Wednesday, December 31, 2014

Happy New Year!

2014 was the warmest year in Denmark since records began to be kept 140 years ago. Autumn, all the way into December, were also quite mild, with only a few nights at below zero temperatures. But on Christmas morning snow fell, and we woke up to a white world -- as though to confirm that Christmas Day is the most peaceful day of the year. And so for the first time this year we had a few days of slight frost, and the blue skies and bright sun that ironically accompany them.

Once in a while the pop of fireworks breaks the silence, as people let loose a rocket or two in anticipation of New Year's Eve; in the living room stands a Christmas tree topped with a white star, hung with paper drums, flags, angels, tinsel, hand-folded paper hearts, and red candles now lit on New Year's Eve, the last day of the year.

2014 was an exciting one for me, with many welcome challenges in my professional and creative life.

In February I started work as a moderator at a children's social networking game / website. Although the community is in the United Kingdom, I work from home in Denmark; it is a job that gives me considerable flexibility in my schedule and reduces the amount of time spent on a long and expensive commute. The portability of the job was aptly demonstrated during a four-week visit to the Philippines in March, where I continued to work while able to spend time with my family (and applauded as my niece Fia graduated from elementary school).

In May I published my third work of fiction, the novel called Sweet Haven, which was released as an e-book by the New York Review of Books in the United States and Canada. I continue to write fiction, and this year stories were printed in a magazine in the Philippines and in an anthology in the United Kingdom.

We entertain quite often, at a table that my husband inherited from his father (and grandfather), at which two Nobel prize winners, Wole Soyinka and Bjørnsterne Bjørnson have sat. This year, we were visited by Valerie Coghlan from Ireland, director of IBBY's journal Bookbird, and Edwin Thumboo, Singapore's "grand old poet", and two of Brazil's children's literature stars: Ana Maria Machado and Roger Mello. In the summer, we visited two of Vagn's longtime friends at the seaside town of Bastad in Sweden, where world-famous tennis matches are held. And this summer I persuaded my husband to drive me all the way to the Louisiana Museum to watch a reading by Margaret Atwood, one of my favorite authors, and to get my copy of Handmaid's Tale in Danish signed. It joins the modest collection of signed books in the small room I call my office -- I have likewise a small piece of authors like Doris Lessing, Amy Tan, Toni Morrison and Richard E. Grant.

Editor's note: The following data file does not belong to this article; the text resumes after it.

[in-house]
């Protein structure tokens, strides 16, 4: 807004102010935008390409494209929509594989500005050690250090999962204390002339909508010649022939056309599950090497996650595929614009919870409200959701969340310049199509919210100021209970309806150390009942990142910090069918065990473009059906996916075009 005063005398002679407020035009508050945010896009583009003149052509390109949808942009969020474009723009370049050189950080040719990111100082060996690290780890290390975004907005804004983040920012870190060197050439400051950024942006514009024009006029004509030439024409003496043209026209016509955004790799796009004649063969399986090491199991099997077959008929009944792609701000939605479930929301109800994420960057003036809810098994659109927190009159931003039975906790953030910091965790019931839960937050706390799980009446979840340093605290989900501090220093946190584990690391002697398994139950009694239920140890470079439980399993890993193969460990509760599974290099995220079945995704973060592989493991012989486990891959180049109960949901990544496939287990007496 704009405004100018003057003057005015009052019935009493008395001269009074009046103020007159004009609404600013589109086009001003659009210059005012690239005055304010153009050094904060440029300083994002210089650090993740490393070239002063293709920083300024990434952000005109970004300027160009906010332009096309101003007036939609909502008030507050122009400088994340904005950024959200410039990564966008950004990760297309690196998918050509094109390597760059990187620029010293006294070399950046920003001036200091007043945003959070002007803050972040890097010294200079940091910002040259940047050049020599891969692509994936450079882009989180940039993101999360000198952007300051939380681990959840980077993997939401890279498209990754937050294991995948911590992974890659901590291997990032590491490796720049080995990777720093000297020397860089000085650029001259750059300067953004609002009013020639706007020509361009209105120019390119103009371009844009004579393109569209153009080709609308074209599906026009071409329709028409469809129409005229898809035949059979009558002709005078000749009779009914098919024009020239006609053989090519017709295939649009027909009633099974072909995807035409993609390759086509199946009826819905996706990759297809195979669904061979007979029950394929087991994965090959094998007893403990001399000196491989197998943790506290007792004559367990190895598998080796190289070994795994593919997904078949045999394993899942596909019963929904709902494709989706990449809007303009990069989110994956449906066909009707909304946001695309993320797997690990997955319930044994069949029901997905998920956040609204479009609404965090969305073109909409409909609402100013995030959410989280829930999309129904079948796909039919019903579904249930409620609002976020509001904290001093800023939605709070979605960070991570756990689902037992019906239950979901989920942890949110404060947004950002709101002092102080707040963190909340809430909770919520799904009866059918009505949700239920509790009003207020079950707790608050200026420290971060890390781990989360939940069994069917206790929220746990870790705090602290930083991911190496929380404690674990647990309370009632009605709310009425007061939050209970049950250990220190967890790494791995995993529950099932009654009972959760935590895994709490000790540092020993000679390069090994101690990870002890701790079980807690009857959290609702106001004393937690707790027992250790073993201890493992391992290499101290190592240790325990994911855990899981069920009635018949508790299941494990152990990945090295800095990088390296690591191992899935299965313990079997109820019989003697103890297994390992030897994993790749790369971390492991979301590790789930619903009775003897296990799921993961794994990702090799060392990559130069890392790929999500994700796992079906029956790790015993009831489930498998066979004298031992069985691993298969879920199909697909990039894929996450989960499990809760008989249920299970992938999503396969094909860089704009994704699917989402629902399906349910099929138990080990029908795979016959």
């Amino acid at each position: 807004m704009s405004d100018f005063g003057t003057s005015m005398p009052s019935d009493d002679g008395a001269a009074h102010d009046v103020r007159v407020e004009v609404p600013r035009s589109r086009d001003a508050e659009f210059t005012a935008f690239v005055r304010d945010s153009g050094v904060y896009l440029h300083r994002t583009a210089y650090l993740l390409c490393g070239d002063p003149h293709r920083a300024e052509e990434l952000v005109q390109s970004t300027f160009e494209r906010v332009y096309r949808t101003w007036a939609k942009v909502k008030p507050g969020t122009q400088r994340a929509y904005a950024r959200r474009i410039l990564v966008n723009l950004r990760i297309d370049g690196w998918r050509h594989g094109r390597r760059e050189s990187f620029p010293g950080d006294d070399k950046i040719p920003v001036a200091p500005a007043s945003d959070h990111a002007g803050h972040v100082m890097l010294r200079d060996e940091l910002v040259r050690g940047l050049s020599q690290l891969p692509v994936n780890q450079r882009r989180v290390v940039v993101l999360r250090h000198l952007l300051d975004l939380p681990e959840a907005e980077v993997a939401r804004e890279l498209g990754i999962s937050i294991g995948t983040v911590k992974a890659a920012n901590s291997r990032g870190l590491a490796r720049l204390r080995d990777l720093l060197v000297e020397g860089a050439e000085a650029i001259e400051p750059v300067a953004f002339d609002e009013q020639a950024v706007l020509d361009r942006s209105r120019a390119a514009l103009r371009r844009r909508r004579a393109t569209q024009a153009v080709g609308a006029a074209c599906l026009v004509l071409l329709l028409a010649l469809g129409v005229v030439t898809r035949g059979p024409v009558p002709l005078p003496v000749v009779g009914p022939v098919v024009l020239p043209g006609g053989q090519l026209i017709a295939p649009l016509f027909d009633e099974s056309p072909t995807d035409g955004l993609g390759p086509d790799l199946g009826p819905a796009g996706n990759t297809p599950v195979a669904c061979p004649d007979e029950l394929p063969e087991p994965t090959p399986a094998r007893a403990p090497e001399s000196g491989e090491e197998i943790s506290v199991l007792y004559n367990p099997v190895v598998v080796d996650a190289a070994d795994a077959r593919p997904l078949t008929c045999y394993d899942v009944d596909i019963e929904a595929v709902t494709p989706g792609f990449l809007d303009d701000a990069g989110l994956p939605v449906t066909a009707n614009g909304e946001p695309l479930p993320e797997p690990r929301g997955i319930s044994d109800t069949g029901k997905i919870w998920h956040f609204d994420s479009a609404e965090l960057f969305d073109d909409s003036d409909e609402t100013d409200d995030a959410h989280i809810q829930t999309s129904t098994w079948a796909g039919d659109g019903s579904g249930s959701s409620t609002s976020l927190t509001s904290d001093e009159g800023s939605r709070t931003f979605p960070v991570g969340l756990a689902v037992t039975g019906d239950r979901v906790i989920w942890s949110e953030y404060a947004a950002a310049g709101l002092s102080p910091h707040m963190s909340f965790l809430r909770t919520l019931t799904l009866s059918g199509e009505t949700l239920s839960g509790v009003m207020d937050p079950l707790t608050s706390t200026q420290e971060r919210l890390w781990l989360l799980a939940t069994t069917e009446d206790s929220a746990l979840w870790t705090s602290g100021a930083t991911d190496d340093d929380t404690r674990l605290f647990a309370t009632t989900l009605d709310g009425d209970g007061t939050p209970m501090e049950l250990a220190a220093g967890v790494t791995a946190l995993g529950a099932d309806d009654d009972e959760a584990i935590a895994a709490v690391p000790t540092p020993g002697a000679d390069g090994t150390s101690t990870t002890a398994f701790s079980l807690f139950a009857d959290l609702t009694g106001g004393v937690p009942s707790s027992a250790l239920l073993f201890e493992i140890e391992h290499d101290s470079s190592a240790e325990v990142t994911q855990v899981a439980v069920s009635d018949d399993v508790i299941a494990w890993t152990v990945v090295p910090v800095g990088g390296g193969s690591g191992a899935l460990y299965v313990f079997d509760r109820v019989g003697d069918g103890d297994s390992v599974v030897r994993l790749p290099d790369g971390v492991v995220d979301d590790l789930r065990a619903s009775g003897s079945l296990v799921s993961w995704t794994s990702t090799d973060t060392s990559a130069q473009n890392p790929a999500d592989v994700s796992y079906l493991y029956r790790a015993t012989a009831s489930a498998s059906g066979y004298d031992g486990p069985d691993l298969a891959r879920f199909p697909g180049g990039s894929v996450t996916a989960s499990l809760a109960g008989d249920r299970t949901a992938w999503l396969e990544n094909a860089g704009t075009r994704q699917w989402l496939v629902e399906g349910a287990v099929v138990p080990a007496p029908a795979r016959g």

In the fall came another challenge, something I had been looking forward to for some time -- teaching two writing courses in English (intermediate and advanced) at Studieskolen, a language school in Copenhagen, as well as a course in beginning-level Filipino.

My health has not been perfect the last few years, and three weeks into the fall term I underwent laparoscopic surgery -- my first under general anesthesia; fortunately what was found and removed was not malignant. The procedures at the Danish hospital where I was treated were all impressive, and I amazingly it was free, or rather, paid for by the high income taxes (nearly 50% in some cases) that are a part of life in Denmark. Now I have every reason to pay them with gusto (insert smiley!) I recovered quickly and missed only the fall break and two class days out of the fall term.

This year, I travelled to Mexico for the first time to accompany my husband Vagn to the IBBY Congress in September. We spent three days on the Yucatan peninsula, renting a car and driving from Cancun to Rio Lagartos, then Valladolid, then the Mayan ruins at Chichen Itza, then the seaside resort of Tulum. Once we drove through a curtain of rain so thick we navigated only through the lights of the truck in front of us. We took a boat tour through mangrove swamps, and photographed flamingos, egrets and a crocodile that slipped sinuously out of its hiding place in the mangroves to take a whole fish from our guide. Flying to Mexico City, we visited the canals at Xochimilco (boatloads of mariachis bellowing "Cielito Lindo" etc), and, while Vagn was at the Congress, I ventured out into the city with map in hand, visiting the Zocalo, the Diego Rivera museum, and the amazing National Anthropology Museum. I took a guided day tour to the ruins of Teotihuacan.

Six years have passed since I moved to Denmark to be with my husband, and 11 years since I first set foot in this country. I speak Danish fluently enough, but I doubt will ever be considered "one of us," and so I am happy to have found jobs that make use of my English skills. There are many challenges in this adoptive country I have learned to call home, but many beautiful things besides, not the least some very special individuals I wouldn't have met otherwise. And thanks to the miracle of technology, we can keep in touch with the many wonderful people who have crossed our lives, so that if we choose, we can opt for a constant state of awareness of each other, making the state of foreignness that much more bearable.

Happy New Year, dearest friends!